Farmers in Illinois are optimistic as they near the finish line for harvest. Good weather and better yields keep spirits high as farmers trudge forward in the combines.
“We’ve been very fortunate that the weather has been so good for us,” said Paul Jeschke, Mazon, Ill. farmer to AgDay National Reporter Betsy Jibben. Illinois farmers have harvested 71% of corn, 17 percentage points greater than the state’s five-year average.
That very day, however, combines stopped as nearly 3” of rain, and a small blanket of snow covered fields. However, it was nowhere near the devastation seen by states such as North Dakota.
Jeschke is willing to risk those and future weather conditions for the chance at higher profits. He plans to leave the last 15% of his corn acres standing to capture a potential 14% carry in two weeks.
USDA pegs Illinois average corn yield at 212 bu. per acre—the highest of any state in the crop production report. While yields are high, some farmers say they’re lower than what they saw last year.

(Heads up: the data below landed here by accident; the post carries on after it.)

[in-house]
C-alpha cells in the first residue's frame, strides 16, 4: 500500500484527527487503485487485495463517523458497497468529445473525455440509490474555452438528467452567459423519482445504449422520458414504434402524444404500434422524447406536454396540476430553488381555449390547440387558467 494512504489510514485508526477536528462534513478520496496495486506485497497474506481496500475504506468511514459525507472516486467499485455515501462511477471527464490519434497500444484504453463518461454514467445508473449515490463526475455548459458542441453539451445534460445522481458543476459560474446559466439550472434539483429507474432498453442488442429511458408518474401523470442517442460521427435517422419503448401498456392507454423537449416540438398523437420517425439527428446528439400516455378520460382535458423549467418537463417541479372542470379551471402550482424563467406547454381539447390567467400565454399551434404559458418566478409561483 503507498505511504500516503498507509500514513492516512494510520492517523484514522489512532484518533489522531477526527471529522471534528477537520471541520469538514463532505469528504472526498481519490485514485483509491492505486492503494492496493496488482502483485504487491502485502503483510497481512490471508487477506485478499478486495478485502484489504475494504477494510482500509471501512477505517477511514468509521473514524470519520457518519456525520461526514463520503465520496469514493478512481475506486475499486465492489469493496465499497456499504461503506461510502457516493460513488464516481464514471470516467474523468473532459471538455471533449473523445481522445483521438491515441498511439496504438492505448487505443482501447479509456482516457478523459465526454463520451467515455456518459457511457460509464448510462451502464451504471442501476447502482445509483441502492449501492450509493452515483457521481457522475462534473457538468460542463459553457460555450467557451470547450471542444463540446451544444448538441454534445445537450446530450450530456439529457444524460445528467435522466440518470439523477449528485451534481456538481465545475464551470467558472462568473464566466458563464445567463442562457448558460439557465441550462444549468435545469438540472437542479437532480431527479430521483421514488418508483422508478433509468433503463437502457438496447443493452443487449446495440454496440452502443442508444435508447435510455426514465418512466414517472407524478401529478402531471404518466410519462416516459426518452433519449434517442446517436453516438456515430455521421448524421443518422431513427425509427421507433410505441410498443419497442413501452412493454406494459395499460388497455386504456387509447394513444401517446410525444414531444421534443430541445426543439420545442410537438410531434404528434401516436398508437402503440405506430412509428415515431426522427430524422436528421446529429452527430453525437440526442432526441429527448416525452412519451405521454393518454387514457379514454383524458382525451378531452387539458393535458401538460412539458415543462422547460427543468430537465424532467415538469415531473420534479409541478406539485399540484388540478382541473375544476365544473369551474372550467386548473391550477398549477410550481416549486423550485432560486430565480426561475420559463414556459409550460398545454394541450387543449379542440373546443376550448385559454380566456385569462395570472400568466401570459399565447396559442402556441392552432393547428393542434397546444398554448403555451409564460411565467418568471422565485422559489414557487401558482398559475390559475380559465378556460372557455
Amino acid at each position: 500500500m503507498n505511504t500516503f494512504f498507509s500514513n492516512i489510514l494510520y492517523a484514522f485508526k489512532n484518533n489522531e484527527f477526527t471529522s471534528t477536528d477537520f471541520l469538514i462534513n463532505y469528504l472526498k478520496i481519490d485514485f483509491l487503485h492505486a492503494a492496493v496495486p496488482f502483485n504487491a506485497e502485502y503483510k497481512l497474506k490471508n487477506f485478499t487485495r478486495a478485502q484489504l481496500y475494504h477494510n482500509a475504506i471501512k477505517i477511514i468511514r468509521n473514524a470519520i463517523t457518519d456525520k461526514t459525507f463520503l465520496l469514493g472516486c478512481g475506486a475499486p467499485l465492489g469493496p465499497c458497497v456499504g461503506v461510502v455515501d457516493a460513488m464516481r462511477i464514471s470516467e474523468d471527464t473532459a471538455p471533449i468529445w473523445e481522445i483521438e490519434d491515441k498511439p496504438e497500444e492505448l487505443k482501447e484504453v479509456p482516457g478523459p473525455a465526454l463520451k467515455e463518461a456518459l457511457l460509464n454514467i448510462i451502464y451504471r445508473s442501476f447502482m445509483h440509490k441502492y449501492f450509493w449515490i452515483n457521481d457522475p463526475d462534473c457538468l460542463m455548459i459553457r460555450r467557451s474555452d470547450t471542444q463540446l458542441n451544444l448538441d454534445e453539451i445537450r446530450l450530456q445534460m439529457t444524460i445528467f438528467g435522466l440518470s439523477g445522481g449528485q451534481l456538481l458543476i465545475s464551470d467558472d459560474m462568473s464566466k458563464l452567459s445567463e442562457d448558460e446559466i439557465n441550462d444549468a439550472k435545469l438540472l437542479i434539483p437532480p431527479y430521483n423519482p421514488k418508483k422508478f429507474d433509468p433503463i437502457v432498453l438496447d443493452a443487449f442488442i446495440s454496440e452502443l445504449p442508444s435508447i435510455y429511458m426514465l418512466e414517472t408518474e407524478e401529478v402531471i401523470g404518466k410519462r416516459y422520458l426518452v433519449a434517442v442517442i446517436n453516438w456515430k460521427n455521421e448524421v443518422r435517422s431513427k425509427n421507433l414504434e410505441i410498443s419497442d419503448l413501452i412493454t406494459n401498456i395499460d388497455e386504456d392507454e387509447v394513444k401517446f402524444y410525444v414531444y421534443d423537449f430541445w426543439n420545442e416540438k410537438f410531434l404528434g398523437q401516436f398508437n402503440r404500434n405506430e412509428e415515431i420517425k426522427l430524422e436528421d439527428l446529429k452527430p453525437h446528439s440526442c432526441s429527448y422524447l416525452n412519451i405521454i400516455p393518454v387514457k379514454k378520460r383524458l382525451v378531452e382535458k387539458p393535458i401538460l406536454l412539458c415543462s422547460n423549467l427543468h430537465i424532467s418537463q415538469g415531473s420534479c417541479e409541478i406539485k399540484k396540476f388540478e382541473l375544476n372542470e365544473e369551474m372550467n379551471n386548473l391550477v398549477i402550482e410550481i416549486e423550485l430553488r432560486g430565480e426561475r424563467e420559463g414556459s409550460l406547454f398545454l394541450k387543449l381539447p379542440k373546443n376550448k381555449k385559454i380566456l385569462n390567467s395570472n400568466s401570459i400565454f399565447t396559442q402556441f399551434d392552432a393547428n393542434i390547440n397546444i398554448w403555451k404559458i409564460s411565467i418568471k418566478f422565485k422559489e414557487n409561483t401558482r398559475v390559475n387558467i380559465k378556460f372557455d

“They’re below what we’ve become accustomed to, but we’ve become accustomed to some pretty big numbers here in the last few years,” said Scott Halpin who farms near Gardner, Ill. “I think most everyone is above APH in corn yields and we’re at least 10% [above].”
Halpin admits that while yields in his area might be record-breakers, farmers in other parts of the state are seeing record-breaking yield. In soybeans, USDA puts Illinois at a 66 bu. per acre average, and Halpin said his yields have been about normal to just a “tick” above the high yields to which they’ve become accustomed.
Illinois farmers rushed ahead on corn harvest, leaving soybeans for last in an uncommon move. Because of that, these farmers say there are a lot of soybeans left to harvest. This week’s Crop Progress Report shows Illinois farmers are only one percentage point behind last year’s harvest at 60% complete. This is still five percentage points above the five-year average.